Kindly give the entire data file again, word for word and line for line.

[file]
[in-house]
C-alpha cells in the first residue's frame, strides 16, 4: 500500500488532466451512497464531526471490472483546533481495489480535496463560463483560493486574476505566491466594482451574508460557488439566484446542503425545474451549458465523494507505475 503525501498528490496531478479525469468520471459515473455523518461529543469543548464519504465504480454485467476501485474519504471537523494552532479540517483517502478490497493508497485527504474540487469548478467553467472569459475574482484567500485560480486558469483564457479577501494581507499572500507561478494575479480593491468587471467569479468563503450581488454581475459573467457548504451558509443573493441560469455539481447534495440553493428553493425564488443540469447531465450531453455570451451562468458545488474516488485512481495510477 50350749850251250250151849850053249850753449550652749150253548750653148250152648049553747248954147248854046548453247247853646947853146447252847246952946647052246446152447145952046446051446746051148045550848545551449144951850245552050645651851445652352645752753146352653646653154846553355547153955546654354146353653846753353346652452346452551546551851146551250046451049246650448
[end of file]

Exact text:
[in-house]
C-alpha cells in the first residue's frame, strides 16, 4: 500500500488532466451512497464531526471490472483546533481495489480535496463560463483560493486574476505566491466594482451574508460557488439566484446542503425545474451549458465523494507505475 503525501498528490496531478479525469468520471459515473455523518461529543469543548464519504465504480454485467476501485474519504471537523494552532479540517483517502478490497493508497485527504474540487469548478467553467472569459475574482484567500485560480486558469483564457479577501494581507499572500507561478494575479480593491468587471467569479468563503450581488454581475459573467457548504451558509443573493441560469455539481447534495440553493428553493425564488443540469447531465450531453455570451451562468458545488474516488485512481495510477 50350749850251250250151849850053249850753449550652749150253548750653148250152648049553747248954147248854046548453247247853646947853146447252847246952946647052246446152447145952046446051446746051148045550848545551449144951850245552050645651851445652352645752753146352653646653154846553355547153955546654354146353653846753353346652452346452551546551851146551250046451049246650448